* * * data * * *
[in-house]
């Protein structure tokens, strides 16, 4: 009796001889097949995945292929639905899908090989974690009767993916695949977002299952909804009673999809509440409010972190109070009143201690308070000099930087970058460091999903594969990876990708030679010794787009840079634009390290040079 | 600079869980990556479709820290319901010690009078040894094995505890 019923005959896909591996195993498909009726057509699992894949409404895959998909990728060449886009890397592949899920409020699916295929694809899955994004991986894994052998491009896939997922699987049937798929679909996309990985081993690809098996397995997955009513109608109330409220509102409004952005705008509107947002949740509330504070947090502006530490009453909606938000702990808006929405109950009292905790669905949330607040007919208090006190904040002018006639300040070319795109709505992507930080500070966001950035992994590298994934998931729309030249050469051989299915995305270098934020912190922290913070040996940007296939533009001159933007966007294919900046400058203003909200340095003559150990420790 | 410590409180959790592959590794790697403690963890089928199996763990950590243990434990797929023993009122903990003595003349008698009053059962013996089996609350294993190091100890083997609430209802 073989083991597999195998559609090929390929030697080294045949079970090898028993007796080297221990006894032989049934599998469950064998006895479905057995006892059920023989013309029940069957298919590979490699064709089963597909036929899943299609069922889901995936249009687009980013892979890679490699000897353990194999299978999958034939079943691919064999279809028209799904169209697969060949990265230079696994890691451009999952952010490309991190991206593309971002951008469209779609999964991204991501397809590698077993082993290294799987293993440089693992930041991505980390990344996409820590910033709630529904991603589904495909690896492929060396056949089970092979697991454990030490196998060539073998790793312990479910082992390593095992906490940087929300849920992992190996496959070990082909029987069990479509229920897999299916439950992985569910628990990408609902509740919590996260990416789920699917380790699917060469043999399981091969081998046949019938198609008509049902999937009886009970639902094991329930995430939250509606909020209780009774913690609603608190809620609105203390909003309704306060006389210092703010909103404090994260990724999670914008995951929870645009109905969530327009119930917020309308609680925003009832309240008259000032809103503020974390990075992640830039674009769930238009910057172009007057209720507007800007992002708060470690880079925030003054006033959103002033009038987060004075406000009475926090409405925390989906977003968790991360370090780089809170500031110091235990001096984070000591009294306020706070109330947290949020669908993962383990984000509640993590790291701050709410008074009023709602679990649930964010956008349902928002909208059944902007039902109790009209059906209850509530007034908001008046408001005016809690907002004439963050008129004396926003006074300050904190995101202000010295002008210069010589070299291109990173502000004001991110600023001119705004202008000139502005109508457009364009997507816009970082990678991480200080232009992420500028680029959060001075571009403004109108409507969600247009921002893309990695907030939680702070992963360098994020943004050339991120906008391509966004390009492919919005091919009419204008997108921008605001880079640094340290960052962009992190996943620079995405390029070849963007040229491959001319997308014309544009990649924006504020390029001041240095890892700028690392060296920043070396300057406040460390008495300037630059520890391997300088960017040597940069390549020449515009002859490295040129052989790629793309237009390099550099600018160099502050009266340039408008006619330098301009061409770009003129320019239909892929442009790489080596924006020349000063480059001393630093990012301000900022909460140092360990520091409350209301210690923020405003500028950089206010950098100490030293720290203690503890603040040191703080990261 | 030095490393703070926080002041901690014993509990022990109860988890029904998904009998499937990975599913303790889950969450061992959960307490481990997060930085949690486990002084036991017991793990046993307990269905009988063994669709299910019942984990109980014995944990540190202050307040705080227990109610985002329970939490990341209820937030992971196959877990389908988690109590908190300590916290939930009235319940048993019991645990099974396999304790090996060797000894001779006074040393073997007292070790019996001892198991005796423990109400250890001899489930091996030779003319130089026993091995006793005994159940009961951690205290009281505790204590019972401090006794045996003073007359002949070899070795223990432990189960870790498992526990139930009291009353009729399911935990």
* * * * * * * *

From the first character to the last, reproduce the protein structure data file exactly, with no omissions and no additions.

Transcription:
[in-house]
């Protein structure tokens, strides 16, 4: 009796001889097949995945292929639905899908090989974690009767993916695949977002299952909804009673999809509440409010972190109070009143201690308070000099930087970058460091999903594969990876990708030679010794787009840079634009390290040079 | 600079869980990556479709820290319901010690009078040894094995505890 019923005959896909591996195993498909009726057509699992894949409404895959998909990728060449886009890397592949899920409020699916295929694809899955994004991986894994052998491009896939997922699987049937798929679909996309990985081993690809098996397995997955009513109608109330409220509102409004952005705008509107947002949740509330504070947090502006530490009453909606938000702990808006929405109950009292905790669905949330607040007919208090006190904040002018006639300040070319795109709505992507930080500070966001950035992994590298994934998931729309030249050469051989299915995305270098934020912190922290913070040996940007296939533009001159933007966007294919900046400058203003909200340095003559150990420790 | 410590409180959790592959590794790697403690963890089928199996763990950590243990434990797929023993009122903990003595003349008698009053059962013996089996609350294993190091100890083997609430209802 073989083991597999195998559609090929390929030697080294045949079970090898028993007796080297221990006894032989049934599998469950064998006895479905057995006892059920023989013309029940069957298919590979490699064709089963597909036929899943299609069922889901995936249009687009980013892979890679490699000897353990194999299978999958034939079943691919064999279809028209799904169209697969060949990265230079696994890691451009999952952010490309991190991206593309971002951008469209779609999964991204991501397809590698077993082993290294799987293993440089693992930041991505980390990344996409820590910033709630529904991603589904495909690896492929060396056949089970092979697991454990030490196998060539073998790793312990479910082992390593095992906490940087929300849920992992190996496959070990082909029987069990479509229920897999299916439950992985569910628990990408609902509740919590996260990416789920699917380790699917060469043999399981091969081998046949019938198609008509049902999937009886009970639902094991329930995430939250509606909020209780009774913690609603608190809620609105203390909003309704306060006389210092703010909103404090994260990724999670914008995951929870645009109905969530327009119930917020309308609680925003009832309240008259000032809103503020974390990075992640830039674009769930238009910057172009007057209720507007800007992002708060470690880079925030003054006033959103002033009038987060004075406000009475926090409405925390989906977003968790991360370090780089809170500031110091235990001096984070000591009294306020706070109330947290949020669908993962383990984000509640993590790291701050709410008074009023709602679990649930964010956008349902928002909208059944902007039902109790009209059906209850509530007034908001008046408001005016809690907002004439963050008129004396926003006074300050904190995101202000010295002008210069010589070299291109990173502000004001991110600023001119705004202008000139502005109508457009364009997507816009970082990678991480200080232009992420500028680029959060001075571009403004109108409507969600247009921002893309990695907030939680702070992963360098994020943004050339991120906008391509966004390009492919919005091919009419204008997108921008605001880079640094340290960052962009992190996943620079995405390029070849963007040229491959001319997308014309544009990649924006504020390029001041240095890892700028690392060296920043070396300057406040460390008495300037630059520890391997300088960017040597940069390549020449515009002859490295040129052989790629793309237009390099550099600018160099502050009266340039408008006619330098301009061409770009003129320019239909892929442009790489080596924006020349000063480059001393630093990012301000900022909460140092360990520091409350209301210690923020405003500028950089206010950098100490030293720290203690503890603040040191703080990261 | 030095490393703070926080002041901690014993509990022990109860988890029904998904009998499937990975599913303790889950969450061992959960307490481990997060930085949690486990002084036991017991793990046993307990269905009988063994669709299910019942984990109980014995944990540190202050307040705080227990109610985002329970939490990341209820937030992971196959877990389908988690109590908190300590916290939930009235319940048993019991645990099974396999304790090996060797000894001779006074040393073997007292070790019996001892198991005796423990109400250890001899489930091996030779003319130089026993091995006793005994159940009961951690205290009281505790204590019972401090006794045996003073007359002949070899070795223990432990189960870790498992526990139930009291009353009729399911935990």